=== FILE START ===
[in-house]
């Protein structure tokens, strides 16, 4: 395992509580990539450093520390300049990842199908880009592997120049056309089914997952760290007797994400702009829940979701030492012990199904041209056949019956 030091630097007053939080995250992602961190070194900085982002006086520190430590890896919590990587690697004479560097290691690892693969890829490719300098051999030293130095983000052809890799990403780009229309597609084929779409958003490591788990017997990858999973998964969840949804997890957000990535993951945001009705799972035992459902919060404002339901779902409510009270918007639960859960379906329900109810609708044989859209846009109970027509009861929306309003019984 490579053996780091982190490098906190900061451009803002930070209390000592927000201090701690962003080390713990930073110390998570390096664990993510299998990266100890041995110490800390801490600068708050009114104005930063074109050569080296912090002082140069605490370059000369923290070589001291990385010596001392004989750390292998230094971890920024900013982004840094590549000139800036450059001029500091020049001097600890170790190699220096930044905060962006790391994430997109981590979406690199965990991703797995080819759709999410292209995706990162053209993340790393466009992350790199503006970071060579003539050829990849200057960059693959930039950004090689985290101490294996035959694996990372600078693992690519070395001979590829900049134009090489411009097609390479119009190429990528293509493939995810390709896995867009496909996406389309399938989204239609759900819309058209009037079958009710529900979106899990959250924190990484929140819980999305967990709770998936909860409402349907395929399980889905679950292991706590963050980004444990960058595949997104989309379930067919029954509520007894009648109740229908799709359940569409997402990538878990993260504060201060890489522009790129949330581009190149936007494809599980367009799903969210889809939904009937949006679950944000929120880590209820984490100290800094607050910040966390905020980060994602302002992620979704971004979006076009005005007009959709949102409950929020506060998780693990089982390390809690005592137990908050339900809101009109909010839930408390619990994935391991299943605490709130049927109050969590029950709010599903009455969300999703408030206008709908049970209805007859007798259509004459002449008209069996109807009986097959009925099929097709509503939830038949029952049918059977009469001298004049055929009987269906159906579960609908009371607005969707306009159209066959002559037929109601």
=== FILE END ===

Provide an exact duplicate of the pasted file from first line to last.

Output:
[in-house]
């Protein structure tokens, strides 16, 4: 395992509580990539450093520390300049990842199908880009592997120049056309089914997952760290007797994400702009829940979701030492012990199904041209056949019956 030091630097007053939080995250992602961190070194900085982002006086520190430590890896919590990587690697004479560097290691690892693969890829490719300098051999030293130095983000052809890799990403780009229309597609084929779409958003490591788990017997990858999973998964969840949804997890957000990535993951945001009705799972035992459902919060404002339901779902409510009270918007639960859960379906329900109810609708044989859209846009109970027509009861929306309003019984 490579053996780091982190490098906190900061451009803002930070209390000592927000201090701690962003080390713990930073110390998570390096664990993510299998990266100890041995110490800390801490600068708050009114104005930063074109050569080296912090002082140069605490370059000369923290070589001291990385010596001392004989750390292998230094971890920024900013982004840094590549000139800036450059001029500091020049001097600890170790190699220096930044905060962006790391994430997109981590979406690199965990991703797995080819759709999410292209995706990162053209993340790393466009992350790199503006970071060579003539050829990849200057960059693959930039950004090689985290101490294996035959694996990372600078693992690519070395001979590829900049134009090489411009097609390479119009190429990528293509493939995810390709896995867009496909996406389309399938989204239609759900819309058209009037079958009710529900979106899990959250924190990484929140819980999305967990709770998936909860409402349907395929399980889905679950292991706590963050980004444990960058595949997104989309379930067919029954509520007894009648109740229908799709359940569409997402990538878990993260504060201060890489522009790129949330581009190149936007494809599980367009799903969210889809939904009937949006679950944000929120880590209820984490100290800094607050910040966390905020980060994602302002992620979704971004979006076009005005007009959709949102409950929020506060998780693990089982390390809690005592137990908050339900809101009109909010839930408390619990994935391991299943605490709130049927109050969590029950709010599903009455969300999703408030206008709908049970209805007859007798259509004459002449008209069996109807009986097959009925099929097709509503939830038949029952049918059977009469001298004049055929009987269906159906579960609908009371607005969707306009159209066959002559037929109601």